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    I have SPDs on my two hard tails and CB Mallets on my full suspension. You are most definitely correct when you say that it comes down to preference. There are some differences, however. SPDs have very little float (you can't move your heel around too much without popping out). The eggbeaters have about twice as much float (you can move your heel around quite a bit without coming disengaged). This can be scary either way. You might feel that you are popping out of SPDs when you don't want to, or you might feel that you can't pop out of eggbeaters when you need to. Also, SPDs have adjustable tension settings, while eggbeaters have none. You can set your SPDs so that the slightest twist will disengage your foot, or you can set them so that it takes a lot of effort to disengage. Having said that, I have never had any trouble getting in or out of the eggbeaters. Plus, I have never had any trouble coming disengaged when I didn't want to. Finally, as someone else pointed out, eggbeaters work in mud and SPDs don't. If you ride where there is a lot of mud, this is a consideration. It can be frustrating to have to reach down and clean your cleat off to get it to engage in the pedal. The same goes for snow: snow will stick to cleats, freeze over and not allow you to be able to get into the pedal.

  8. #8
    The Element Of Choice
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    I agree with Guyecha on the mud although I still say Shimano is my choice but little advice as for mud rides and that is maybe egg beaters are better but make sure your trails you ride on dont have rules about muddy conditions as some trail parks and people who keep them up will get pissed if you ride when its muddy. Some trails here I heard will ask you to leave if your on them although there public parks and also muddy condition is bad for the trail.
    A man looks into the abyss. Thereís nothing staring back at him. At that moment, a man finds his character. And thatís what keeps him out of the abyss.

  9. #9
    bi-winning
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    Quote Originally Posted by rockymountainelement50
    I agree with Guyecha on the mud although I still say Shimano is my choice but little advice as for mud rides and that is maybe egg beaters are better but make sure your trails you ride on dont have rules about muddy conditions as some trail parks and people who keep them up will get pissed if you ride when its muddy. Some trails here I heard will ask you to leave if your on them although there public parks and also muddy condition is bad for the trail.
    The older SPD design, such as the 515s were not so good in mud apparently, but the newer pedals (520,540,XTR) shed mud pretty well. When you are walking around in muck, it does take a second to scrape the mud away to unburry the cleat at the bottom of your shoe (just via shoe on pedal contact) , but once your pedal can find your cleat through all the mud, you're good to go. No unexpected releases for me. However, it still holds true that eggs are the best for mud, just look at 'em.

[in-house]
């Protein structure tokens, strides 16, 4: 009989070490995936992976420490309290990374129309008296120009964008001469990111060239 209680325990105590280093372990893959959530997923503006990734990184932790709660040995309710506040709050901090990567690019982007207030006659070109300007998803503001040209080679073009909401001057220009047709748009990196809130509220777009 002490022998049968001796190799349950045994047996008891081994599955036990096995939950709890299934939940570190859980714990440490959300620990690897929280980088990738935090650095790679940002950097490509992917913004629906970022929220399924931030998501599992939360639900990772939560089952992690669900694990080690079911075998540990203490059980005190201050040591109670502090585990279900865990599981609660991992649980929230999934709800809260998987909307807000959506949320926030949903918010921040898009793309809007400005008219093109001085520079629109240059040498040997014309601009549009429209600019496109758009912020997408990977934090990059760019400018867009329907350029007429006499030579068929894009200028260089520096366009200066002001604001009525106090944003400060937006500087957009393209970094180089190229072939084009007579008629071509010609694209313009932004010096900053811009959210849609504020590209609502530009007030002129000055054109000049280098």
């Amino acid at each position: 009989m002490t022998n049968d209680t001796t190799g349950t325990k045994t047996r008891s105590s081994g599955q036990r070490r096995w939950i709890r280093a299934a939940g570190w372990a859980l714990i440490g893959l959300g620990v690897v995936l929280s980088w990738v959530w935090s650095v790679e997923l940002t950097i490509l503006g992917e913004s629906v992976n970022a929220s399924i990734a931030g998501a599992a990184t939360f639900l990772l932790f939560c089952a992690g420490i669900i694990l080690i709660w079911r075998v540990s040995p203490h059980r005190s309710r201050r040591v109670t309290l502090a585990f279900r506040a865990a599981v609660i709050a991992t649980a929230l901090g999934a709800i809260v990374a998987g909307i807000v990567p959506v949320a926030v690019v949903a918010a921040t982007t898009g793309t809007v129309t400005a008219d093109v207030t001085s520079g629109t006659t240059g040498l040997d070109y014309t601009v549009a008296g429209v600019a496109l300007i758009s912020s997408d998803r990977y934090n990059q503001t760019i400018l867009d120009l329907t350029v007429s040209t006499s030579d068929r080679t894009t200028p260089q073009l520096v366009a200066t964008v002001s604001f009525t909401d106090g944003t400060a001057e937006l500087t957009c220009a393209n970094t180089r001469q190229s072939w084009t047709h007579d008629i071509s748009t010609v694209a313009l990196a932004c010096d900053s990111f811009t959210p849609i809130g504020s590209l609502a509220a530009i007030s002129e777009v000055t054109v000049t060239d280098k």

I highly reccomend the SPD M520/540 based mainly on the fact that they have adjustable tension. It really is great for learning. When you set them real loose, and panic because your about to crash, you can rip your feet out pretty easily, even without the definative heel-out motion.
    When under pressure, your level of performance will sink to your level of preparation.


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  10. #10
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    clarification...

    need some clarification....(forgive me, new to the sport and completely ignorant about clipless)

    ..is SPD synonymous w/ Shimano clipless pedals? or is this a different brand.
    [SIZE="4"]3M W0J8[/SIZE]

  11. #11
    ride hard take risks
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    Apperantly SPD comes from Shimanos huge dictionary meaning Shimano Pedaling Dynamics. It does get used as a generic word instead of clipless.

  12. #12
    The Element Of Choice
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    A man looks into the abyss. Thereís nothing staring back at him. At that moment, a man finds his character. And thatís what keeps him out of the abyss.

  13. #13
    Vaginatarian
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    Time atacs

  14. #14
    ride hard take risks
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    Quote Originally Posted by dan0
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  15. #15
    ~I Ride In Circles ~
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    I just started riding clipless this year.. Egg's all the way. I love them and in such a small amount of time i'm already used to them!
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  16. #16
    Riding a Rig.
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    This is one of those things that is up to preference. I started out with Crank Bros Candies, but now use Shimano M540s. The Candies worked okay, but the M540s are sooo much better in my opinion.

    Basicly by comparison, the 540s provide very very solid feeling interface while the candies never did. The candies always seemed to have a sloppy feeling connection and no matter what I did I could not elimitate the annoying clicking feeling in the cleat/pedal interface when I was really hammering. The 540s have no cleance issues with shoes like the candies did. I do have to say that Crank Bros provides awesoem customer support, they sent me out some extra screws for the cleats when I was having trouble with them stripping.

    Based on my experience I have to say the Shimano pedals are superior.